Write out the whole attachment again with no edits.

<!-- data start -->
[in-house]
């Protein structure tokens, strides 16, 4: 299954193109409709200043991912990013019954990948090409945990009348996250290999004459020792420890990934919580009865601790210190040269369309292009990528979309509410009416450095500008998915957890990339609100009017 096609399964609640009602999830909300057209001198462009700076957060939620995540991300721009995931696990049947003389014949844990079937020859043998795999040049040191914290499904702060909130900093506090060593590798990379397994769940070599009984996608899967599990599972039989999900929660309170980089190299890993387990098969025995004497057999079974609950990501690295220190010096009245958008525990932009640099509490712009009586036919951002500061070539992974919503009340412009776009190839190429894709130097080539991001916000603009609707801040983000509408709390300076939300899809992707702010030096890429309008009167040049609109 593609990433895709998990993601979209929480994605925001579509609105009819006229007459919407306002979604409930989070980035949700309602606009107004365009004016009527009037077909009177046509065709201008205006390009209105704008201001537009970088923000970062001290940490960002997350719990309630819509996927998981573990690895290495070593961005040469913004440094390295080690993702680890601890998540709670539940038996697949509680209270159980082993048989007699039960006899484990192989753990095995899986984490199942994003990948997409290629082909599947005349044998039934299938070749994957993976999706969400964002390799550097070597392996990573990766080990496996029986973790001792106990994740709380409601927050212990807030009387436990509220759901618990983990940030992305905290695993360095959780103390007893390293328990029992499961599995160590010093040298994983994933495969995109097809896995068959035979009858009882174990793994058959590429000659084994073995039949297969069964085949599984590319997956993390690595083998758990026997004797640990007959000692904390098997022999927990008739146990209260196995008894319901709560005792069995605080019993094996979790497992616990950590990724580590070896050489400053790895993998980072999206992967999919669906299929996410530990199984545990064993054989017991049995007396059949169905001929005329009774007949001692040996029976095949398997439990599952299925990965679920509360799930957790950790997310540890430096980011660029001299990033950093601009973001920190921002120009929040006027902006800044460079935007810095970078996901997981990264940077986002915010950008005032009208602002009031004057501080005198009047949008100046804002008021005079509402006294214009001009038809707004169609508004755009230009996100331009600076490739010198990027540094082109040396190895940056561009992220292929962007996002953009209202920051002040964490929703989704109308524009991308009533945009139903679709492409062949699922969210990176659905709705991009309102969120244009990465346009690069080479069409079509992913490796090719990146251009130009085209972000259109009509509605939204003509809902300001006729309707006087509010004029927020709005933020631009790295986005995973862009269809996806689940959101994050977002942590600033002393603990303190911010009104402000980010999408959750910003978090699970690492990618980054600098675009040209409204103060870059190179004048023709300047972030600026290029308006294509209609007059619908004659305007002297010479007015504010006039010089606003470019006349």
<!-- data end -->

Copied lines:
[in-house]
């Protein structure tokens, strides 16, 4: 299954193109409709200043991912990013019954990948090409945990009348996250290999004459020792420890990934919580009865601790210190040269369309292009990528979309509410009416450095500008998915957890990339609100009017 096609399964609640009602999830909300057209001198462009700076957060939620995540991300721009995931696990049947003389014949844990079937020859043998795999040049040191914290499904702060909130900093506090060593590798990379397994769940070599009984996608899967599990599972039989999900929660309170980089190299890993387990098969025995004497057999079974609950990501690295220190010096009245958008525990932009640099509490712009009586036919951002500061070539992974919503009340412009776009190839190429894709130097080539991001916000603009609707801040983000509408709390300076939300899809992707702010030096890429309008009167040049609109 593609990433895709998990993601979209929480994605925001579509609105009819006229007459919407306002979604409930989070980035949700309602606009107004365009004016009527009037077909009177046509065709201008205006390009209105704008201001537009970088923000970062001290940490960002997350719990309630819509996927998981573990690895290495070593961005040469913004440094390295080690993702680890601890998540709670539940038996697949509680209270159980082993048989007699039960006899484990192989753990095995899986984490199942994003990948997409290629082909599947005349044998039934299938070749994957993976999706969400964002390799550097070597392996990573990766080990496996029986973790001792106990994740709380409601927050212990807030009387436990509220759901618990983990940030992305905290695993360095959780103390007893390293328990029992499961599995160590010093040298994983994933495969995109097809896995068959035979009858009882174990793994058959590429000659084994073995039949297969069964085949599984590319997956993390690595083998758990026997004797640990007959000692904390098997022999927990008739146990209260196995008894319901709560005792069995605080019993094996979790497992616990950590990724580590070896050489400053790895993998980072999206992967999919669906299929996410530990199984545990064993054989017991049995007396059949169905001929005329009774007949001692040996029976095949398997439990599952299925990965679920509360799930957790950790997310540890430096980011660029001299990033950093601009973001920190921002120009929040006027902006800044460079935007810095970078996901997981990264940077986002915010950008005032009208602002009031004057501080005198009047949008100046804002008021005079509402006294214009001009038809707004169609508004755009230009996100331009600076490739010198990027540094082109040396190895940056561009992220292929962007996002953009209202920051002040964490929703989704109308524009991308009533945009139903679709492409062949699922969210990176659905709705991009309102969120244009990465346009690069080479069409079509992913490796090719990146251009130009085209972000259109009509509605939204003509809902300001006729309707006087509010004029927020709005933020631009790295986005995973862009269809996806689940959101994050977002942590600033002393603990303190911010009104402000980010999408959750910003978090699970690492990618980054600098675009040209409204103060870059190179004048023709300047972030600026290029308006294509209609007059619908004659305007002297010479007015504010006039010089606003470019006349």